802.11s Whitepaper with Jerome HenryBy CWNP On 11/03/2011 - 5 Comments
A good friend of mine and real-deal wireless expert, Jerome Henry, just completed a new whitepaper on 802.11s. 802.11s covers mesh networking protocols within the 802.11 wireless standard. You should read this paper.
The actual 802.11s-2011 amendment is almost 400 pages long, so we’ve boiled down the need-to-know topics in a consumable format…with pictures. :) But, you might be saying to yourself: “a vendor-agnostic mesh protocol? Yeah right! No vendor will implement this. It's not real world.” And, you may very well be right, but there are a few massive reasons why this whitepaper is still important.
First, protocol junkies get their fix by reading 30 pages instead of 400. Score.
Second, for those of us who don’t work for a vendor, an 802.11 spec is the next best thing to help us understand some of the engineering challenges and solutions to mesh networking. Most of us don’t have a direct line to engineers at vendors who can tell us what vendors do or don’t do, how they determine mesh paths or secure mesh links. So, knowing the spec will help you analyze vendor implementations (even proprietary ones) to make sense of the solution (and perhaps, request missing features).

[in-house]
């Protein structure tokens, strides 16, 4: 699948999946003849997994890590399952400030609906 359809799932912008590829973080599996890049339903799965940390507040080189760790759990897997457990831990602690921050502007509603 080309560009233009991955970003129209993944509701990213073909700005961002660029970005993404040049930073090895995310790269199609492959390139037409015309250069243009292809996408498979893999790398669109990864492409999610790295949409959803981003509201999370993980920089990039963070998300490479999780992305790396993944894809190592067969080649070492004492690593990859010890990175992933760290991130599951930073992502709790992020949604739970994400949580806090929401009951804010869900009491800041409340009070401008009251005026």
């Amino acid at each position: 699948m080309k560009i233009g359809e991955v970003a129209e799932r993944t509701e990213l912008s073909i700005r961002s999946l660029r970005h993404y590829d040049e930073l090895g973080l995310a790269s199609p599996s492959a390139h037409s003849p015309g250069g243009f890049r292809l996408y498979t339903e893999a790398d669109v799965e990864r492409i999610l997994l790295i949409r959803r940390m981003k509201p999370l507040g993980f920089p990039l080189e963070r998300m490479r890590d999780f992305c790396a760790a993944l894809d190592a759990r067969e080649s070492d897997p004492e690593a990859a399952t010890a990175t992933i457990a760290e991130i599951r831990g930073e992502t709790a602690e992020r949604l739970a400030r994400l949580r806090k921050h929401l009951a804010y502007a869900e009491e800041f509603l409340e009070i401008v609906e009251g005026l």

Finally, in the race to solve many mesh networking problems, the standards guys working on 802.11s also introduced new mechanisms that could solve other problems, such as weaknesses with WPA/2-PSK and some collision problems in busy enterprise networks.
Jerome teased out all the most juicy and relevant protocol goodness to share with us. If you already know Jerome, you’re probably aware that he is a super-stud in Wi-Fi. He is a wireless instructor at FastLane, a CWNE and CCIE-Wireless, and has a sexy man voice that makes women swoon (it’s true, check the link… but sorry ladies, he’s married).
I’ve read the paper about four times now (perhaps that is too many), so I have sufficient first-hand knowledge to say that it’s quite good. Read it! Do it now! Link to whitepaper below (registration required).